“There you are,” Bria leaned back, inspecting her work.
Gingerly, I reached up to brush the bandage she had applied over my cheek. The dull pain that resulted from my gentle touch was a reminder of how serious the situation could have been—how lucky I was that the only remnant of my foolish attempt at bravery was a mere blemish.
“Thank you,” I replied softly, not daring to establish eye contact with her. It was too much to acknowledge the weight of the incomprehensible phenomenon we had just witnessed. And no one felt the pressure of confusion as heavily as I did at that moment. Their confusion was within an outward occurrence while mine was laced about the activity of my own mind and the consequence of my own actions.
“How did you do it?”
I wished the question had remained unspoken, but now that it lingered in the air, it demanded an answer. My hands threaded through the soft, green grass, a worthy distraction from the looming inquiry.
A still moment passed before I looked up and observed her patiently awaiting an answer.
“I’m not sure,” I answered as honestly as I could bear. “I kind of just knew, I guess. Something told me what to do, and I didn’t even question it. I just did it.”
I offered a meager shrug almost as if to account for my pathetic excuse for an answer.
“What though? How did you know?” she asked, but her questions fell without delight or excitement but rather genuine and somber curiosity.
They seemed to punch the air—a stark reminder of yet another problem I couldn’t mend and another question I couldn’t locate an answer to. The realization occurred to me that my minor show of limited control had instilled a sense of hope. But, what good was hope when it’s object would never come to fruition?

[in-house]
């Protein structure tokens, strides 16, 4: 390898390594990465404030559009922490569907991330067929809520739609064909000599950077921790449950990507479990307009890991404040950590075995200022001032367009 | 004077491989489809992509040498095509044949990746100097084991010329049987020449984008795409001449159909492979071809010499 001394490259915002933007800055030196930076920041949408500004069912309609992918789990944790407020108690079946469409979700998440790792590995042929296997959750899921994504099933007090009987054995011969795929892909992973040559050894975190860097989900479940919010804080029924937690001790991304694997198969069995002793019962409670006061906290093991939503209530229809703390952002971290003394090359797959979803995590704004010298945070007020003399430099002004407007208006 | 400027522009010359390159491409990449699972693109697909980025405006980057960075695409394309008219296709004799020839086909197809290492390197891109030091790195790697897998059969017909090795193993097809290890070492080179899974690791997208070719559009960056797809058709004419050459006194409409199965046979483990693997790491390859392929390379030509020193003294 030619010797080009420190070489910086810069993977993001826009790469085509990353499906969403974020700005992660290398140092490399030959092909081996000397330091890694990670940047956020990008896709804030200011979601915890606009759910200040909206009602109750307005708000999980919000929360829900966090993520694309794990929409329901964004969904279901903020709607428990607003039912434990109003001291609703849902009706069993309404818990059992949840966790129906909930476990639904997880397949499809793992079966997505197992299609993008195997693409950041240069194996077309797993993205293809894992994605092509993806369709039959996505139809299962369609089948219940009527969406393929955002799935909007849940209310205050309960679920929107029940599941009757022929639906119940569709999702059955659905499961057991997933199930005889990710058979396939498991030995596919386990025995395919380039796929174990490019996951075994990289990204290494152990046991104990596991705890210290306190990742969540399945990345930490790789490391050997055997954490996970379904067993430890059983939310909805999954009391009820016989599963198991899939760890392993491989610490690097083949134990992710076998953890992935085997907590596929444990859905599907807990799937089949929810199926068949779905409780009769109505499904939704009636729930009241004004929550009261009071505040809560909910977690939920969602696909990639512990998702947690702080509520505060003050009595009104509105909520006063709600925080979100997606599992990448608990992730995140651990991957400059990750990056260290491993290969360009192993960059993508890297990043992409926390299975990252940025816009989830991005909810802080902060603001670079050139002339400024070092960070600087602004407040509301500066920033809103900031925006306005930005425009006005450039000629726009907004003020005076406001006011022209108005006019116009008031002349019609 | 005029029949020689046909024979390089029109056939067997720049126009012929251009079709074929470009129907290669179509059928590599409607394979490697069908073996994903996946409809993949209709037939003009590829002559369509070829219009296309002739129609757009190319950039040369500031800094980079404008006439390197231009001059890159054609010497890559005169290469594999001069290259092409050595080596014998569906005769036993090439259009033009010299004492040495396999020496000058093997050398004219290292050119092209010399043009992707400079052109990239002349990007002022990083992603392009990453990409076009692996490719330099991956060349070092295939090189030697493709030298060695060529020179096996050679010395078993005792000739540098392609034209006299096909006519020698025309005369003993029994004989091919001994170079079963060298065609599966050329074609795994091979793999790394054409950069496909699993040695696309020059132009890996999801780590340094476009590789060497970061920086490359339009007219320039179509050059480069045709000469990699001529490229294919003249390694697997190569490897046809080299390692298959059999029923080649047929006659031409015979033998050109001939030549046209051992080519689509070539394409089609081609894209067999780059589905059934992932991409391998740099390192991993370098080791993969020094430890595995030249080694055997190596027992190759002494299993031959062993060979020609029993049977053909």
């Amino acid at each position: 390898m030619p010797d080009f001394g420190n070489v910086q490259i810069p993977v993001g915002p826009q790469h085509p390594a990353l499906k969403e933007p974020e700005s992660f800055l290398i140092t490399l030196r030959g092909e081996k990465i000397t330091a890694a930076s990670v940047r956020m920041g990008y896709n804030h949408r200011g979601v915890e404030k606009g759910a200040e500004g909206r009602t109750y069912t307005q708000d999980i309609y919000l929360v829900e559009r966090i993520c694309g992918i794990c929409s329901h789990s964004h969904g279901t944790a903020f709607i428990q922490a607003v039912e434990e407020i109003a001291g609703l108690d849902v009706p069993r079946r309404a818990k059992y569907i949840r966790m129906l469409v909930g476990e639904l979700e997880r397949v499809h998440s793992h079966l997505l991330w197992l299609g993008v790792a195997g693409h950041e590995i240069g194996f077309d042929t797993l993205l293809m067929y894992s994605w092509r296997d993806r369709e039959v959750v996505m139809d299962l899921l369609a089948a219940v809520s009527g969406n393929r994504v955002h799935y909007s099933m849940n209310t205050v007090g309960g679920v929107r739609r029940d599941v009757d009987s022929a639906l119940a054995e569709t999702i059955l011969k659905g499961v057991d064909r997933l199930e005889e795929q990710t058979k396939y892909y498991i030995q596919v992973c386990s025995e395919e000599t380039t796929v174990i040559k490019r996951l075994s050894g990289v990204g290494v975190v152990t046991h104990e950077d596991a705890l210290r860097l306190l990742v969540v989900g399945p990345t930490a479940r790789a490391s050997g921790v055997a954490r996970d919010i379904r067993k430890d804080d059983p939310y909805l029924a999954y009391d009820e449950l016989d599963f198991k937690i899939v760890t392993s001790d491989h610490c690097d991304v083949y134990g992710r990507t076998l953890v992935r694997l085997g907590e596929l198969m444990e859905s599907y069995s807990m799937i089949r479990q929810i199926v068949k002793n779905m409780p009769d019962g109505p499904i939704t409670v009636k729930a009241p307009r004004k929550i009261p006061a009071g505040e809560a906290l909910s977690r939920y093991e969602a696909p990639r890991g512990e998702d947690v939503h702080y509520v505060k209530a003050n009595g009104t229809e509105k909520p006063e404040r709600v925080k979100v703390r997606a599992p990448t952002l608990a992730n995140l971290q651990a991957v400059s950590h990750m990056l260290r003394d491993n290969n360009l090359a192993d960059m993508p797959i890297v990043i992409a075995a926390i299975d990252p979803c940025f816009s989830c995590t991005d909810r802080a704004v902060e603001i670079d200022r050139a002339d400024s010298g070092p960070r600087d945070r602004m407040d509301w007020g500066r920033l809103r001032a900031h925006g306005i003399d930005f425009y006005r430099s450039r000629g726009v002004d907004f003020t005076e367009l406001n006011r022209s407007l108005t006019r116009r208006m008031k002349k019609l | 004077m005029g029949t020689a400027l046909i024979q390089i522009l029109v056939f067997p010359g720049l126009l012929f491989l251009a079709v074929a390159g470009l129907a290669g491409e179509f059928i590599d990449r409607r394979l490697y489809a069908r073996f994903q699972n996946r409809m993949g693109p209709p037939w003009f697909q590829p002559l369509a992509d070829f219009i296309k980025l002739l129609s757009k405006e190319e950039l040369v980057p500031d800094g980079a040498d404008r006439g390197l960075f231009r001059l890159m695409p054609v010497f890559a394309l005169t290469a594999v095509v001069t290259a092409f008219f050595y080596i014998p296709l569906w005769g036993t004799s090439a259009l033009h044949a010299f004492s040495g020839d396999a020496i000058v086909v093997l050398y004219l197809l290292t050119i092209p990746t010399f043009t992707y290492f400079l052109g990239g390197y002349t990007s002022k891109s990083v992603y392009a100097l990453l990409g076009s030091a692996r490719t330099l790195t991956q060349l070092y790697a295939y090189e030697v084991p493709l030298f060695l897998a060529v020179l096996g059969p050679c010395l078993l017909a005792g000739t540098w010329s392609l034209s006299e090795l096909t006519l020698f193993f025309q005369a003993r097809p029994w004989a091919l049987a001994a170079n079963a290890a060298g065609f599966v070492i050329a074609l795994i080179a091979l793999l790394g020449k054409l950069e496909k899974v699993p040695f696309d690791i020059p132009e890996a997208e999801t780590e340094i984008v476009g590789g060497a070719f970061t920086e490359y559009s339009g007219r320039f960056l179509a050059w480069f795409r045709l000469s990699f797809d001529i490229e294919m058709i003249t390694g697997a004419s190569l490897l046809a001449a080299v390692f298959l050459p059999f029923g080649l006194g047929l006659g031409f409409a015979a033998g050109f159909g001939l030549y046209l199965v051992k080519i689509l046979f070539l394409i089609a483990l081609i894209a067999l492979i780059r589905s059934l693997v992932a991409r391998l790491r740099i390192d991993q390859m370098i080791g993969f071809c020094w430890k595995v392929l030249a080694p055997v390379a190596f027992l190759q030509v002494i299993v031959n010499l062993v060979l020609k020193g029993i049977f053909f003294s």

“I’m sorry, Bria.” I really was. “I don’t know. It was a one-off experience. I don’t think I could do that again. It was too weird to replicate.” It seemed cruel to quash her hope, but it crueler to let it flourish further before ending it.
“I don’t know how he did it,” Bria marveled, shaking her head in awe. “Dagan actually did something right for once. How did he know you would fix this?”
“Give him more credit than that,” I chided her, perpetuating a lie that wasn’t ripe to be discovered yet. “He is ‘The Chosen One’ after all.”
“I know he’s not.”
“What?” I looked up from the grass that my fingers had resumed kneading. She, of course, was simply joking. She could not possibly be aware of Dagan’s inevitable fate.
“I went to The Prophet. A while back. She told me.” But there it was, blindingly real.
“You’d think I would be able to control my own characters or at the very least have some clue what they’re doing.” I shook my head in blatant exasperation; in less than forty-eight hours I had been twice informed of my characters gaining awareness and going astray from the predetermined plan.
“I’m sorry?” The statement was more so a question as Bria was unsure if an apology was due for the simple act of making a decision
“No, it’s not your fault,” I reassured. “You didn’t even know you were a part of my story until a couple of days ago. You can’t apologize for just living your life.”
“Still, I’m sorry. This must be a lot; I can’t even imagine.”
She couldn’t. She really had no clue.
“So, you know?” I reiterated. “About Dagan not really being ‘The Chosen One?’”
“And have you told anyone?”
It was my turn to apologize. “I’m sorry, y’know, for all of this. It hurts to depend on someone that will never follow through.”
“You’re just writing your story; what can you do?” Her smile was subtle and sad, and I could’ve sworn I saw her finger flitter up to brush away a tear. “And you get used to it after a while—people letting you down. You start to expect it, I guess. That’s why I’m so surprised by you. I’ve really learned not to expect much. And yet here you are, both you and Dagan, following through.”